Given the psychological and social barriers to public engagement in climate change action, compelling communication of climate change messages is imperative.20 Despite the predicted and current negative impacts of human activity, climate change is not unanimously perceived as a salient issue. Instead, some individuals believe that climate change will only affect future generations and communities outside of their own.11,21 Even when people perceive climate change as a pressing issue, they may not feel confident in their ability to change their behavior or may not identify the actions to successfully mitigate the impact of human activity.22-24 Framing messages in a way that makes climate change personally relevant and increases individuals’ confidence in addressing it could help with policy support and collective behavior change. Researchers have proposed that localizing the effects of climate change, such as explaining how a specific community or environment is affected, could change the perception of this issue as a distant event.11,25 Although research suggests only certain audiences may be perceptive to place-based messages, the frame of climate change messages can influence the type and level of action people are willing to take against climate change.26-28 As demonstrated in our study, YouTube videos focused on a specific environment are framed in a way that provides more thorough information on the dangers of climate change. Further research needs to be conducted in order to evaluate the effects of localized climate change messages via social media platforms, such as YouTube, on public engagement.

Furthermore, this study highlights the need for climate change YouTube videos intended for youth. In recent years, the rapidly changing technological landscape and the increasing use of smartphones has expanded access to information and social media platforms among adolescents. YouTube’s growing popularity among ages 13 to 17 underlines the potential of this social media platform to reach and engage youth in critical climate change issues at a large scale.29 Growing research emphasizes the value of directly engaging youth in efforts to prevent and adapt to climate change issues.30,31 Youth participation in climate change action faces multiple barriers, such as a lack of sense of urgency and a psychological distance from the consequences of climate change.32,33 Accurate information on the science of climate change does not overcome these challenges and does not lead to effective engagement.32 Studies show youth connection with climate change issues could be accomplished through social media, digital technology, and peer-to-peer communication.34,35 Accessibility to platforms such as YouTube encourages youth to create content, share personal narratives, and interact through peer-to peer communication, therefore potentially leading youth to engage in climate change action.36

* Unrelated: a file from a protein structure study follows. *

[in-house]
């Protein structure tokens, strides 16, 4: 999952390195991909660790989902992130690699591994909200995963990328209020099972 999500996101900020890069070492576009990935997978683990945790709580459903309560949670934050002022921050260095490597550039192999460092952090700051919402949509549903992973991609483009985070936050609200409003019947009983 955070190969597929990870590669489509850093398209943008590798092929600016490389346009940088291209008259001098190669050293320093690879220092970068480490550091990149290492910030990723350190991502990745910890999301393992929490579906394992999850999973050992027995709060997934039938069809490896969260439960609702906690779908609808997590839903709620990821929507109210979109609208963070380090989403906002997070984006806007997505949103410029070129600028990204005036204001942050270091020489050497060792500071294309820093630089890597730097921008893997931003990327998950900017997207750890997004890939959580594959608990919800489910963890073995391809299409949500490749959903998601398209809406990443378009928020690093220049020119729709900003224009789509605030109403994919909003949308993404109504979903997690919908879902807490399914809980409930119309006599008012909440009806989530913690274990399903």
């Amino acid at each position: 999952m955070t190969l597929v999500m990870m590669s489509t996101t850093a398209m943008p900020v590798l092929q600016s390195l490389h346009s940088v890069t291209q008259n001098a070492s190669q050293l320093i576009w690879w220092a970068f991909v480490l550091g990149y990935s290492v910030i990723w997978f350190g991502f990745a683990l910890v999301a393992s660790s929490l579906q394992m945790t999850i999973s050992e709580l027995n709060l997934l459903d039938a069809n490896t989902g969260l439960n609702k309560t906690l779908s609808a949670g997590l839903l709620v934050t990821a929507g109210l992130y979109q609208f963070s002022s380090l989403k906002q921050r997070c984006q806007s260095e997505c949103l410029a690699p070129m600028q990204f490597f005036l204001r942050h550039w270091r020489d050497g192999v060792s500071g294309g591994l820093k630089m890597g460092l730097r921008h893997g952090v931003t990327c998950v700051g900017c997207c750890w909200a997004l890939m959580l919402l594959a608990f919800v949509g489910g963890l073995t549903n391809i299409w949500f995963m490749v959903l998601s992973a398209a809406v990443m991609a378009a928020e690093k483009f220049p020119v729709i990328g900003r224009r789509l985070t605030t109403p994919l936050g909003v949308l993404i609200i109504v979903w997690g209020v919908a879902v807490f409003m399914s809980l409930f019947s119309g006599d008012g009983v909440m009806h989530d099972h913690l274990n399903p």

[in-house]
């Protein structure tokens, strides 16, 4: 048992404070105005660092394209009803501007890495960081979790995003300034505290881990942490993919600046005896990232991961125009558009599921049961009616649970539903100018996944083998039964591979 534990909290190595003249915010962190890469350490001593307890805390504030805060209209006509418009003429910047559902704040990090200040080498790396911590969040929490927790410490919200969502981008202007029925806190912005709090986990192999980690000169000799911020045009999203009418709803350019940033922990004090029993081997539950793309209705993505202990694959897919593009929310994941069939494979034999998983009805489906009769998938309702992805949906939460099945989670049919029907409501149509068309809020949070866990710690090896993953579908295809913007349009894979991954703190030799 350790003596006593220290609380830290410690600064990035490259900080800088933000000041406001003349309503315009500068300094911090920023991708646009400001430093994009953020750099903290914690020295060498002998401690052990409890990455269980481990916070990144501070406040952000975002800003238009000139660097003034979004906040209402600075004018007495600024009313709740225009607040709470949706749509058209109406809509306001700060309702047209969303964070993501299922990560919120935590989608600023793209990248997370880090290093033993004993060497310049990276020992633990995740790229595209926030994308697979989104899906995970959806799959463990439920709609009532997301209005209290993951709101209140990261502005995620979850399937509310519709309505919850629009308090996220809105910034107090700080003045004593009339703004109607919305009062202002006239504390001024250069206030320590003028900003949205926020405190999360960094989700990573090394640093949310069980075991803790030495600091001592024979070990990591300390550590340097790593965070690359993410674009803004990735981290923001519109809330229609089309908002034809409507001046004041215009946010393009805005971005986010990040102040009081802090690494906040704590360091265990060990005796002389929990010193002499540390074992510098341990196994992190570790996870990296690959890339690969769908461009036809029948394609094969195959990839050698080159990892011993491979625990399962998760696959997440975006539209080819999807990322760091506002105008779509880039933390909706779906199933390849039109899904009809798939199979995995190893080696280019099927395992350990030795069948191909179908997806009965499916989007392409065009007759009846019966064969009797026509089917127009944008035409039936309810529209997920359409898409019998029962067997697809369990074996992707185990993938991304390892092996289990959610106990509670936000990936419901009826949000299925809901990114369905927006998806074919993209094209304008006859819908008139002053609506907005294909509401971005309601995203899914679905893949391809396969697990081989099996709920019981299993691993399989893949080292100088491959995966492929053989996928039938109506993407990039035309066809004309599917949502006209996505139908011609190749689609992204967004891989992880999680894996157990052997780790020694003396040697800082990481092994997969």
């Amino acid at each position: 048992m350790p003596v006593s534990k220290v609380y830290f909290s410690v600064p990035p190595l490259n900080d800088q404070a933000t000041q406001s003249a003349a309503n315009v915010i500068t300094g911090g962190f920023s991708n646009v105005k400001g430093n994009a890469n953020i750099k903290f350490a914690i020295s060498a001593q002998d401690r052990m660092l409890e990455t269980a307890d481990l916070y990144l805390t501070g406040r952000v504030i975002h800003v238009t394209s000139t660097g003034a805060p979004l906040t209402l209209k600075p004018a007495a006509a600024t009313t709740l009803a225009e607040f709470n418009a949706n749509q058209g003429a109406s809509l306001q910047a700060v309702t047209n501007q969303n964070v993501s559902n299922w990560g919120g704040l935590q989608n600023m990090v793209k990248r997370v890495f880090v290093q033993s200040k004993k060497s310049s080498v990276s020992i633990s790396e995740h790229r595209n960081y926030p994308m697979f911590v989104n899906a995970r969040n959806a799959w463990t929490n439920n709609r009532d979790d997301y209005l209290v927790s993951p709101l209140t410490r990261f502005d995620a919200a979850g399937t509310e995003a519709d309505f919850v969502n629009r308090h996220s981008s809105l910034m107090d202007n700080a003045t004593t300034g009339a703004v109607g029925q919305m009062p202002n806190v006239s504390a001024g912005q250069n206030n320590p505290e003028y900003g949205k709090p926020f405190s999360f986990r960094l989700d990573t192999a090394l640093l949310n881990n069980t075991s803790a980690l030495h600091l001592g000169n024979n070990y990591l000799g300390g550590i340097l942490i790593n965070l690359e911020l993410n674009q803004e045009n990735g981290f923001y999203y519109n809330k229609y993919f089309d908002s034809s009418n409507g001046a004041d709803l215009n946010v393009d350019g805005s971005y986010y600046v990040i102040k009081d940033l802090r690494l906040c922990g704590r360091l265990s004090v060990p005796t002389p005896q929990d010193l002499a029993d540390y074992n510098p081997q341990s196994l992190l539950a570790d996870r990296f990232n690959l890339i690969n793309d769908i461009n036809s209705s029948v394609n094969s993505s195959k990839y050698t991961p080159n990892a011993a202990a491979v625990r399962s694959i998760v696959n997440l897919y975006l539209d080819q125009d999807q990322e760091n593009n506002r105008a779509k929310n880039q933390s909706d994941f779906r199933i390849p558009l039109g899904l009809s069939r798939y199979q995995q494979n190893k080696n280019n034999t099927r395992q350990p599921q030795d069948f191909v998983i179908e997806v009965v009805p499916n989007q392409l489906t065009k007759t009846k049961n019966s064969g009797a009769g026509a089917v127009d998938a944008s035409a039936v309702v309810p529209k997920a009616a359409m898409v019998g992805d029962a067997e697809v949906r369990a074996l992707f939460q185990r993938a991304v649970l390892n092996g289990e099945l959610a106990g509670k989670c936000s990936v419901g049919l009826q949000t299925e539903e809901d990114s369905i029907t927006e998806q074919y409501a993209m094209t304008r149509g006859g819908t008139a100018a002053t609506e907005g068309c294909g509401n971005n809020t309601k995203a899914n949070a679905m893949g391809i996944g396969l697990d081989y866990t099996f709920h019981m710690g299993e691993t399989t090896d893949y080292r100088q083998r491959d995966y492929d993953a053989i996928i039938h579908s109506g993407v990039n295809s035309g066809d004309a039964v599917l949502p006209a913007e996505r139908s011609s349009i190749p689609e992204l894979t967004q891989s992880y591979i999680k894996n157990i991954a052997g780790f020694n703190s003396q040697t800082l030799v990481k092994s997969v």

The limitations of this study include the relatively small sample size, cross-sectional design, and the use of English language videos only. In spite of these limitations, this study is one of the first to extensively examine the content of the most popular YouTube climate change videos and to indicate a lack of videos created for youth. A majority of research on climate change perspectives and engagement has focused on adults and school programs, therefore future studies should focus on analyzing the content of climate change videos intended for youth on social media platforms. Analysis of climate change videos targeting adolescents could provide further insight to the type of content needed to successfully engage youth in climate change discourse. This will become particularly important as social media platforms continue to gain more popularity and influence among the younger generations.

Ethical approval

This study did not include any human research subjects and qualified for IRB review exemption. The Institutional Review Board at William Paterson University does not review studies that do not involve human subjects.

Competing interests

The authors do not have any potential conflicts of interest to disclose.


Funding was not received for this study.

Authors’ contributions

CHB proposed the research idea and developed the methods for this study. AC and CHB compiled the videos, created content categories, and analyzed videos based on these categories. BDB and GCH analyzed and interpreted the data. BDB developed the initial draft of the manuscript and acted as corresponding author. All authors revised and contributed to the final draft of the manuscript.


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Submitted: 06 May 2020
Accepted: 15 May 2020
First published online: 12 Jul 2020